The Offering of the Gentiles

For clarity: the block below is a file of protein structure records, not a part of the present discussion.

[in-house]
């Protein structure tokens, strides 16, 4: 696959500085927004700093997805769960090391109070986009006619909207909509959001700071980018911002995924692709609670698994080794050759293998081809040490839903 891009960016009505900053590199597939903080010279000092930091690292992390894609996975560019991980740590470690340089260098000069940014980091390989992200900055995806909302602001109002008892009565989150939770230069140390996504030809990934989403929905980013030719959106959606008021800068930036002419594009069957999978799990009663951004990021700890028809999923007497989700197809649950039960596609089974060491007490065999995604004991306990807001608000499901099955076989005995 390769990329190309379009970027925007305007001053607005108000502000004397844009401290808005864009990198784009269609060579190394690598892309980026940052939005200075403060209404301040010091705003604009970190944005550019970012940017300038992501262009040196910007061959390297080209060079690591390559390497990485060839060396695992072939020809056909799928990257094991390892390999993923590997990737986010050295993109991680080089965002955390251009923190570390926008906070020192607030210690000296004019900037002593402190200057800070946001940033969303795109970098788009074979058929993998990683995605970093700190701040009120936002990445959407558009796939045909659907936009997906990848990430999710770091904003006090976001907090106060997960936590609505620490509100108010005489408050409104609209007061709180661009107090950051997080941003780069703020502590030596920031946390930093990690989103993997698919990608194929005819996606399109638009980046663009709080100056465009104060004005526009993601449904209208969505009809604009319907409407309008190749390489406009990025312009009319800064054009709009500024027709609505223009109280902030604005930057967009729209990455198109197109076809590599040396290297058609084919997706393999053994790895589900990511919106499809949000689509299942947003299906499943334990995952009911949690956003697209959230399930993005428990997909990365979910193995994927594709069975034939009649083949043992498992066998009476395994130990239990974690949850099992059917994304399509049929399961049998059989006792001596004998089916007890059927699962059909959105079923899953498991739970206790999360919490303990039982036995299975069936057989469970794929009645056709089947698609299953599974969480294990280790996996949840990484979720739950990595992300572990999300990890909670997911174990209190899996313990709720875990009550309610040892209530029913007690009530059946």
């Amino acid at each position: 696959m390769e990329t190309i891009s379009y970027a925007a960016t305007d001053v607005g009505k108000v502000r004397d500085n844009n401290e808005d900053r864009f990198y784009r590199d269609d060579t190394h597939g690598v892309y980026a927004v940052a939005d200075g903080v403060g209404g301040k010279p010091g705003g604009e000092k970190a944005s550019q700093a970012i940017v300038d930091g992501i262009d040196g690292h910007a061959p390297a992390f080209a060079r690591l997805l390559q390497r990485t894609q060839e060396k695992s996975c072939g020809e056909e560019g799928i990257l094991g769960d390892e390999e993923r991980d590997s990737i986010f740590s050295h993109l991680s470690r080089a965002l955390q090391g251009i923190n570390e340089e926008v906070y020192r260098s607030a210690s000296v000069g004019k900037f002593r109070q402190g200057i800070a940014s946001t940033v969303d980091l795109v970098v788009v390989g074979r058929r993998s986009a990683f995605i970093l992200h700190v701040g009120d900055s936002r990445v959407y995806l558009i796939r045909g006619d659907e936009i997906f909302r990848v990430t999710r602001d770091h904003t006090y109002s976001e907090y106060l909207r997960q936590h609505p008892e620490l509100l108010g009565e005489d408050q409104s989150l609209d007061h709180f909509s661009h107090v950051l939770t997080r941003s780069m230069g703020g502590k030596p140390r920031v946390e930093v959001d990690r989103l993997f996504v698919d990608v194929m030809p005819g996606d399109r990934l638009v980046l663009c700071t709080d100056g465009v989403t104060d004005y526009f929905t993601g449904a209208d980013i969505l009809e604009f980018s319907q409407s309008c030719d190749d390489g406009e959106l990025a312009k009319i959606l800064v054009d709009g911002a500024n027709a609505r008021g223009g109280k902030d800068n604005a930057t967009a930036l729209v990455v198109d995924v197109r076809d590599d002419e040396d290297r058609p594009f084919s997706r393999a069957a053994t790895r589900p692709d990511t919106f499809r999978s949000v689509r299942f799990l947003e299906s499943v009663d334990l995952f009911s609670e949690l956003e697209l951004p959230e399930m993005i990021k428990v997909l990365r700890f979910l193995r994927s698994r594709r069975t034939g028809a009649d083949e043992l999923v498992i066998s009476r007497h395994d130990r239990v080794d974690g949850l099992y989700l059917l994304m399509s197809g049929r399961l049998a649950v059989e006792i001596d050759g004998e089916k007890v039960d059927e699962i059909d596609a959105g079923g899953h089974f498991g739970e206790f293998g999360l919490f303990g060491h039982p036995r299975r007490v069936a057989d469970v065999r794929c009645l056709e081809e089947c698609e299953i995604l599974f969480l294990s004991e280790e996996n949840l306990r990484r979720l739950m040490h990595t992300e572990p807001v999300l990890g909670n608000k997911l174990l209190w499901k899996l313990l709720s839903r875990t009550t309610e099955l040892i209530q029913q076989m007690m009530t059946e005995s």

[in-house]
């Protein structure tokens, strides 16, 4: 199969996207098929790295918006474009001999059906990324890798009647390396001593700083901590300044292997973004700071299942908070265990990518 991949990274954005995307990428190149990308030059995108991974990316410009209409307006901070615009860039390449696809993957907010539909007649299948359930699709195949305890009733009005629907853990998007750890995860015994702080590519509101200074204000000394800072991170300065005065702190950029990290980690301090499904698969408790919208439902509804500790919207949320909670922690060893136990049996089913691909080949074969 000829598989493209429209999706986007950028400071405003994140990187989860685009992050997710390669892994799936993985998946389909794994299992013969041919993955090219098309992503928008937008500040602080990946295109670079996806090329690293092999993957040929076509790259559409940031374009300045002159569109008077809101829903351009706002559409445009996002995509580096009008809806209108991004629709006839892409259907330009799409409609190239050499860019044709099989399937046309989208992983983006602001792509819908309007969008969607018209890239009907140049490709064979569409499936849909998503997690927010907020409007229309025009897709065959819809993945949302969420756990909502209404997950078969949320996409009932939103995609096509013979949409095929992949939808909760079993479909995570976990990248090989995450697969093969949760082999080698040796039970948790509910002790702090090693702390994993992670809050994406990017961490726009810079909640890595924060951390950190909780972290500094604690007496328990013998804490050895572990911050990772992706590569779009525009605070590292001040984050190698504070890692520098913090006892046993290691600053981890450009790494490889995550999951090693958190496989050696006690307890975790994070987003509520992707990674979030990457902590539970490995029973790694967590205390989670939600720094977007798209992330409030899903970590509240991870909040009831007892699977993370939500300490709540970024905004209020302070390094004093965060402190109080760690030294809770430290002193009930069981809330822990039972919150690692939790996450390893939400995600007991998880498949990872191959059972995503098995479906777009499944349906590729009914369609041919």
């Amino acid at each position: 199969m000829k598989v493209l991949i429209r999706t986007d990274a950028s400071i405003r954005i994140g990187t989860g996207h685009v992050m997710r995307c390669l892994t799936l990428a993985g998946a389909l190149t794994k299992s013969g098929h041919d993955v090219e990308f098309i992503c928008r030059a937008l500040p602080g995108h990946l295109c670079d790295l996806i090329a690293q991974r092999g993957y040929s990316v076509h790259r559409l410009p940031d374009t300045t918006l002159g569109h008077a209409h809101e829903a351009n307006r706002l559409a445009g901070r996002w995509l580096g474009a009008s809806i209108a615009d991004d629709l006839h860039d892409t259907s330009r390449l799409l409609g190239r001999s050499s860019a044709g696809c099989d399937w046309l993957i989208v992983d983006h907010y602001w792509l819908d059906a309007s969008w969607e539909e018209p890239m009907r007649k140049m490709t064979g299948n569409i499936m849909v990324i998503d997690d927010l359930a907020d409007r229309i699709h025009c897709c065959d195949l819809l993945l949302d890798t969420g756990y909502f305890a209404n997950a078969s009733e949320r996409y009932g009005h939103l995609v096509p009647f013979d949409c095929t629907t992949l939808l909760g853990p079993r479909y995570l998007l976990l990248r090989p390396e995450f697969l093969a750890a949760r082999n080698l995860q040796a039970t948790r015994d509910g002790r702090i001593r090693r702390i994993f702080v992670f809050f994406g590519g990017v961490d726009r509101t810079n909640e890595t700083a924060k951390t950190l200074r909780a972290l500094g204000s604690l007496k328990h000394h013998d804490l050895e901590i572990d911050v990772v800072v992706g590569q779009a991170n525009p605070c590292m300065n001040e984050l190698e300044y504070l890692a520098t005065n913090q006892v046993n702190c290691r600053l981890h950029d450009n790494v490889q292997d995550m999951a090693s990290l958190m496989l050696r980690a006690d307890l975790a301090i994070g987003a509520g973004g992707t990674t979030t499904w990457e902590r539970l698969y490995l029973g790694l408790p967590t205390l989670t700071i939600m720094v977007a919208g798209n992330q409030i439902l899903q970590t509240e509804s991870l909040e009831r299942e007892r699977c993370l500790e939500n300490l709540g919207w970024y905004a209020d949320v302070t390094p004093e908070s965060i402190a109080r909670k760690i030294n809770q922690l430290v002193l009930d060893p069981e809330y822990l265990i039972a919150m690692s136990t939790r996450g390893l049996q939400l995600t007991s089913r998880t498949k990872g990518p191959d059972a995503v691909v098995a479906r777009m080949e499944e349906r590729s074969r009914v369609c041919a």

One economic endeavor of signal importance for the apostle Paul was the monetary fund that he organized among the largely Gentile congregations of his mission for the Jewish-Christian community in Jerusalem. David J. Downs explores this collection in its chronological, cultural, and cultic contexts. Downs contends that Paul metaphorically frames his readers´ responsive participation in the collection as an act of cultic worship, thus underscoring the point that the fulfillment of mutual obligations within the community of believers results in praise, not human benefactors, but to God, the one from whom all benefactions come. This rhetorical strategy suggests that even the very human action of raising money for those in material need originates in "the grace (charis) of God" and will eventuate in "thanksgiving (charis) to God" (2 Cor 9:14-15).